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Problem with core saturation

  1. Jun 14, 2015 #1
    Over the years I've learnt a lot about TXs etc. But I'm a bit rusty. Any thoughts on general reminders about core saturation.

    I know there are huge issues, but the specifics I can't remember that well. I vaguely remember hearing something like when there is a DC component on a transformer the hysteresis curve would get shifted up. But what's the difference between say if you were using an air core or a saturated core in practice? (as far as V and I are concerened)
    So when the core saturates and the permeability drops away to near air permeability and the flux isn't increasing that much or hardly at all, what's the big deal? Still better than using an air core isn't it? Or are there spikes in current or something I'm forgetting that happen at saturation that are dangerous, that wouldn't happen if it was just a linear air core?

    Cheers


    Edit: actually one thought occurs to me, if the primary voltage is going up, but the dΦ/dt isn't going up much because it's saturated, then V2 = N2*dΦ/dt
    the voltage on the secondary will be kind of a square wave won't it?
    And I suppose there is little back EMF on the primary so it will draw heaps more current?
    But how does this contrast to if the TX was DESIGNED to be air core, instead?
     
    Last edited: Jun 14, 2015
  2. jcsd
  3. Jun 14, 2015 #2
    I'm not sure, but isn't there some non-linearity near saturation? While this might be useful in a few applications, in most applications it will lead to unwanted signal (or even power:nb)) mixing.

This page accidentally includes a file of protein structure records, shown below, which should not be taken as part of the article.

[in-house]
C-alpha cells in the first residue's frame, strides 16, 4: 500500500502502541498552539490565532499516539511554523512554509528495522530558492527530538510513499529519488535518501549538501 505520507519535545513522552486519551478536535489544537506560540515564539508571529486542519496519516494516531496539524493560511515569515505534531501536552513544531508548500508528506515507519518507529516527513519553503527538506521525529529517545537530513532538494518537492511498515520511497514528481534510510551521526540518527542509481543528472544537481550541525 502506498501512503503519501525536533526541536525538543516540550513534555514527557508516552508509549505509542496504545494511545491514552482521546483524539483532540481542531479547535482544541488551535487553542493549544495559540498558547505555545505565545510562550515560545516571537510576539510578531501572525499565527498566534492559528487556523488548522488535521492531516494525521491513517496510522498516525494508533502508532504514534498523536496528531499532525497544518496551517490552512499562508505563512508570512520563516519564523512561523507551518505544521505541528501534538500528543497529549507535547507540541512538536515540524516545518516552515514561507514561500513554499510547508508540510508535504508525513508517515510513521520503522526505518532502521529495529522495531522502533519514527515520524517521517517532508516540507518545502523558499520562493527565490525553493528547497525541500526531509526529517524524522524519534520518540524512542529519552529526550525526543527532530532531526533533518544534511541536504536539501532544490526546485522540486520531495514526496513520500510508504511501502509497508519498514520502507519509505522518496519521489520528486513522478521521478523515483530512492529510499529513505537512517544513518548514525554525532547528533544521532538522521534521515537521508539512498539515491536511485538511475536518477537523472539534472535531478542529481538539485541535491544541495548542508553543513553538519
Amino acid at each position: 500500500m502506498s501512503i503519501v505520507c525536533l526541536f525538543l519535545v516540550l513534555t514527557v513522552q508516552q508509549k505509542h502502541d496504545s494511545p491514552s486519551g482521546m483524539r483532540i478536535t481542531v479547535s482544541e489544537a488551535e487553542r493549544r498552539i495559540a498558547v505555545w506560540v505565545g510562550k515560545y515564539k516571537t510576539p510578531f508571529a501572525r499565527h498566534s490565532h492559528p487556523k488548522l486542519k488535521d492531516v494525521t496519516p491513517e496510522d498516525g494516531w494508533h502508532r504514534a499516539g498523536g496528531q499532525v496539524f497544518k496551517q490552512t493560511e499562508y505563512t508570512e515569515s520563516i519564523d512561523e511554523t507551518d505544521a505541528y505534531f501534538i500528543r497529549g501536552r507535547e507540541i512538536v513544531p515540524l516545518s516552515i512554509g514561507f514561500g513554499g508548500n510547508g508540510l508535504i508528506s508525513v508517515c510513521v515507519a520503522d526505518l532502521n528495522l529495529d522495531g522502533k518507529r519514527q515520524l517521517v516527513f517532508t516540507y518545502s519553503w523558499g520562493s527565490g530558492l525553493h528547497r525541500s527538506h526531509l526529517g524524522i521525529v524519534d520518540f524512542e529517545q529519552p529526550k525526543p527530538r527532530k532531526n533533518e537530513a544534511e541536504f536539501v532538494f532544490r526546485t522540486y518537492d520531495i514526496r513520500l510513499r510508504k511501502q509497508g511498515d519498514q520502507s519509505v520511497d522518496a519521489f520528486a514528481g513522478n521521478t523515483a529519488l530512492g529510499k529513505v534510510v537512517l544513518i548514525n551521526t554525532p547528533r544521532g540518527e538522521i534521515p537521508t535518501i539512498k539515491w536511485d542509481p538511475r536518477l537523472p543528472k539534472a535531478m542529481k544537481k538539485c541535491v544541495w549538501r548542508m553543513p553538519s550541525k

Plus there's the loss of the typically carefully designed efficiency with the magnetic flux spreading all cattywhumpas.

    I like your idea of using a transformer in saturation to square up a wave. Clever.
     
  4. Jun 15, 2015 #3
    Yeah I looked into it and there are transformers that do actually do that, although it's a bit complicated.

    But I'm still confused about what is happening on the secondary, so the current drawn from the primary spikes and the excitation voltage on the primary drops because the resistive voltage on the coil gets bigger, but rather than flattening the top off the secondary excition more, wouldn't since it's proportional to the derivative of flux the secondary excitation actually drop right away to just be really low....
     
  5. Jun 16, 2015 #4

    jim hardy

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    I'm not sure the phasing is correct on this one,
    saturation doesn't have to occur at sinewave peak
    but how nicely his picture conveys the derivative relation between flux and Vs !
    http://www.allaboutcircuits.com/tex...chpt-9/practical-considerations-transformers/
    02314.png
     
  6. Jun 16, 2015 #5
    Hi Jim!
    I did read a bit about peaking TXs but I didn't see that page, that's great. Peaking TX has an extra secondary winding that would Resonate with a capacitor, to capture the harmonics, from memory.